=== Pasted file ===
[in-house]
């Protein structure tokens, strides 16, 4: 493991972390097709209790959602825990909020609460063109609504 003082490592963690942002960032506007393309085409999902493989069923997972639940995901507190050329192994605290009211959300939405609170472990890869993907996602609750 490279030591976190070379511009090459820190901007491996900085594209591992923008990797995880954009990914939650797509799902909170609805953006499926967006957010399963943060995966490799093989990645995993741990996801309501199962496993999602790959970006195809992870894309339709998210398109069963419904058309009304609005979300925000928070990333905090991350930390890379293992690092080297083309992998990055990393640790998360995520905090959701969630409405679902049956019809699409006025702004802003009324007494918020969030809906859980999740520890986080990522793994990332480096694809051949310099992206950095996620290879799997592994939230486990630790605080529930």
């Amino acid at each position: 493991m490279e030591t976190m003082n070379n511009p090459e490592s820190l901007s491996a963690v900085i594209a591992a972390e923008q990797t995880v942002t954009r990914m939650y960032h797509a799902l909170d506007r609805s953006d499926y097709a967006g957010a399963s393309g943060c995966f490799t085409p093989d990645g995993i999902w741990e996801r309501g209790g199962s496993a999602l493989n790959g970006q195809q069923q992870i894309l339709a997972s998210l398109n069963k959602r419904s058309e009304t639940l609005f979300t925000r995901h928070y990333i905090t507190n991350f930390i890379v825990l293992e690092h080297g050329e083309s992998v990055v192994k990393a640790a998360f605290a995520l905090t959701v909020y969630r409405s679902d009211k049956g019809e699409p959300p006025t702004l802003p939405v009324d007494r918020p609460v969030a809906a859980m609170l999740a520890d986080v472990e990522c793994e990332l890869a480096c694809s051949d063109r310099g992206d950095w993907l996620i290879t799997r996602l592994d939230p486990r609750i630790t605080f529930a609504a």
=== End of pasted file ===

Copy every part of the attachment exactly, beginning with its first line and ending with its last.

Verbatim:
[in-house]
């Protein structure tokens, strides 16, 4: 493991972390097709209790959602825990909020609460063109609504 003082490592963690942002960032506007393309085409999902493989069923997972639940995901507190050329192994605290009211959300939405609170472990890869993907996602609750 490279030591976190070379511009090459820190901007491996900085594209591992923008990797995880954009990914939650797509799902909170609805953006499926967006957010399963943060995966490799093989990645995993741990996801309501199962496993999602790959970006195809992870894309339709998210398109069963419904058309009304609005979300925000928070990333905090991350930390890379293992690092080297083309992998990055990393640790998360995520905090959701969630409405679902049956019809699409006025702004802003009324007494918020969030809906859980999740520890986080990522793994990332480096694809051949310099992206950095996620290879799997592994939230486990630790605080529930």
């Amino acid at each position: 493991m490279e030591t976190m003082n070379n511009p090459e490592s820190l901007s491996a963690v900085i594209a591992a972390e923008q990797t995880v942002t954009r990914m939650y960032h797509a799902l909170d506007r609805s953006d499926y097709a967006g957010a399963s393309g943060c995966f490799t085409p093989d990645g995993i999902w741990e996801r309501g209790g199962s496993a999602l493989n790959g970006q195809q069923q992870i894309l339709a997972s998210l398109n069963k959602r419904s058309e009304t639940l609005f979300t925000r995901h928070y990333i905090t507190n991350f930390i890379v825990l293992e690092h080297g050329e083309s992998v990055v192994k990393a640790a998360f605290a995520l905090t959701v909020y969630r409405s679902d009211k049956g019809e699409p959300p006025t702004l802003p939405v009324d007494r918020p609460v969030a809906a859980m609170l999740a520890d986080v472990e990522c793994e990332l890869a480096c694809s051949d063109r310099g992206d950095w993907l996620i290879t799997r996602l592994d939230p486990r609750i630790t605080f529930a609504a």